Prosecution plans to use the defendant's professional history to show that he shows consistent lack of regard for human life and posits that in the face of this accident also wants to act in his best interest and show lack of regard for the victim's life.
The second half of this sentence doesn't make much sense ("posits that in the face of this accident"?), and it's really not clear what any of this means.
I want to know if a judge would allow the case to be tried as second degree murder
Under Washington law (RCW 9A.32.050(1)), "[a] person is guilty of murder in the second degree when:
(a) With intent to cause the death of another person but without premeditation, he or she causes the death of such person or of a third person; or
(b) He or she commits or attempts to commit any felony, including assault, other than those enumerated in RCW 9A.32.030(1)(c), and, in the course of and in furtherance of such crime or in immediate flight therefrom, he or she, or another participant, causes the death of a person other than one of the participants. . . ."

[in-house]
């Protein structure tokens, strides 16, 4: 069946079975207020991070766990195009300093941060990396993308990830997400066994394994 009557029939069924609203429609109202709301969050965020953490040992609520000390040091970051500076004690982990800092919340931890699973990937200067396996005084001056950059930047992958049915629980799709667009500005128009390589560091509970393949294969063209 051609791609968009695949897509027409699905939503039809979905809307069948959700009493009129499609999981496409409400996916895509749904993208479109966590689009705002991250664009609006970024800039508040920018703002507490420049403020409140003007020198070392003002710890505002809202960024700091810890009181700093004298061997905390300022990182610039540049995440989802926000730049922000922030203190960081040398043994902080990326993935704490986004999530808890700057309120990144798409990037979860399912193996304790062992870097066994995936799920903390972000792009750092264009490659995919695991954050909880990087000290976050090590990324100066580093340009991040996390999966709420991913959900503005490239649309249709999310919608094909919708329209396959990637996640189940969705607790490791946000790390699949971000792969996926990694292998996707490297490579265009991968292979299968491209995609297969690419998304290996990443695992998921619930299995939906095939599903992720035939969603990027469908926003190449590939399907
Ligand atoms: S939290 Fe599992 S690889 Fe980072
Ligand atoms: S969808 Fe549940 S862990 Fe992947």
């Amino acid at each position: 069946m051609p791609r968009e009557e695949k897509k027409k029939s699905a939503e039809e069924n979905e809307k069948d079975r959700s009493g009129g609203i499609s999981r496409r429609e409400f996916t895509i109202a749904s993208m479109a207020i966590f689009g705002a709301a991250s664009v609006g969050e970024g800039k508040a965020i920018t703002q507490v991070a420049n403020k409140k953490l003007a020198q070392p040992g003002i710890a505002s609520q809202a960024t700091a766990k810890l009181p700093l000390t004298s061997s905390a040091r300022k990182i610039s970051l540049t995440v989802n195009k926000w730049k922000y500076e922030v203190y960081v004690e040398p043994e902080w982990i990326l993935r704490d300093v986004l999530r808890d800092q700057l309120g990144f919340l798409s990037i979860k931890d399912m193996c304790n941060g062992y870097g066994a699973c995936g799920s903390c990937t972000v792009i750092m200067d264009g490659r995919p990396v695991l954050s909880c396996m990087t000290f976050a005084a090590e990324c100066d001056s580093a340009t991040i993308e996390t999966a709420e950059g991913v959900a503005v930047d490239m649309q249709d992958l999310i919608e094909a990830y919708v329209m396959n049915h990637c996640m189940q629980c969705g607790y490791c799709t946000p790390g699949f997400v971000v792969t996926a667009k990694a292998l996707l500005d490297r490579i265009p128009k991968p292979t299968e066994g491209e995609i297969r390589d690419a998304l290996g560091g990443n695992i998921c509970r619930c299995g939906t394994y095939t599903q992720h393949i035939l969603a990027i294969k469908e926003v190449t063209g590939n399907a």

It seems to me that it would be more than a bit of a stretch to prove that the defendant intentionally caused the death of the victim. I think it is far more likely that it would be tried as first or second degree manslaughter under RCW 9.32.060 or 9.32.070. Of course, a lot of this depends on how much of the facts mentioned in your post the prosecutor has evidence to prove. You told us the defendant was "likely speeding" and texting, but does the prosecutor have evidence of any of that?
and also if the approach used by prosecution is valid.
Not sure what you mean by this. If this is a question about your statement that the prosecutor "plans to use the defendant's professional history," you'll have to explain what you mean by this. All you've told us is that the guy is a clinical psychologist experienced with patients in trauma from violence. How that might be relevant here is totally unclear from your post.